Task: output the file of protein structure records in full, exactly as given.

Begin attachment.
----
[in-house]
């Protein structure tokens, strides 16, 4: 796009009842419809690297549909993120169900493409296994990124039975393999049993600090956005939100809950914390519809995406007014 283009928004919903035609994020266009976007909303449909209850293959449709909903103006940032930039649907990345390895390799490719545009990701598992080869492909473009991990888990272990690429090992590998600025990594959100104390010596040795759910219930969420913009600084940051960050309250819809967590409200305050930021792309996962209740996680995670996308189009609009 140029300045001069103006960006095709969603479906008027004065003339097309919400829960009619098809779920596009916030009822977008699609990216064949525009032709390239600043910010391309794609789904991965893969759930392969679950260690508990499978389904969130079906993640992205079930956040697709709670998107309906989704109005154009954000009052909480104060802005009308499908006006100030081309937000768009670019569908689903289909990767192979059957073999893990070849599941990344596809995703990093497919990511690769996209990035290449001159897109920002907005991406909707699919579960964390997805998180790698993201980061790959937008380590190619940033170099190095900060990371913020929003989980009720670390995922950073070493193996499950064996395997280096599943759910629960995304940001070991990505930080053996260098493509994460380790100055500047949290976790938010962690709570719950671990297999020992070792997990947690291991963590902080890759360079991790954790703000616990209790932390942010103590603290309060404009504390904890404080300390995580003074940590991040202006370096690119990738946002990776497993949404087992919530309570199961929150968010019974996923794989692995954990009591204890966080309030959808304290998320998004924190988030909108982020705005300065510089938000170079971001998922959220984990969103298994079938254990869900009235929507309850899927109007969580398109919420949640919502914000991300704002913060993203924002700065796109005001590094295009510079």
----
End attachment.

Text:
[in-house]
């Protein structure tokens, strides 16, 4: 796009009842419809690297549909993120169900493409296994990124039975393999049993600090956005939100809950914390519809995406007014 283009928004919903035609994020266009976007909303449909209850293959449709909903103006940032930039649907990345390895390799490719545009990701598992080869492909473009991990888990272990690429090992590998600025990594959100104390010596040795759910219930969420913009600084940051960050309250819809967590409200305050930021792309996962209740996680995670996308189009609009 140029300045001069103006960006095709969603479906008027004065003339097309919400829960009619098809779920596009916030009822977008699609990216064949525009032709390239600043910010391309794609789904991965893969759930392969679950260690508990499978389904969130079906993640992205079930956040697709709670998107309906989704109005154009954000009052909480104060802005009308499908006006100030081309937000768009670019569908689903289909990767192979059957073999893990070849599941990344596809995703990093497919990511690769996209990035290449001159897109920002907005991406909707699919579960964390997805998180790698993201980061790959937008380590190619940033170099190095900060990371913020929003989980009720670390995922950073070493193996499950064996395997280096599943759910629960995304940001070991990505930080053996260098493509994460380790100055500047949290976790938010962690709570719950671990297999020992070792997990947690291991963590902080890759360079991790954790703000616990209790932390942010103590603290309060404009504390904890404080300390995580003074940590991040202006370096690119990738946002990776497993949404087992919530309570199961929150968010019974996923794989692995954990009591204890966080309030959808304290998320998004924190988030909108982020705005300065510089938000170079971001998922959220984990969103298994079938254990869900009235929507309850899927109007969580398109919420949640919502914000991300704002913060993203924002700065796109005001590094295009510079």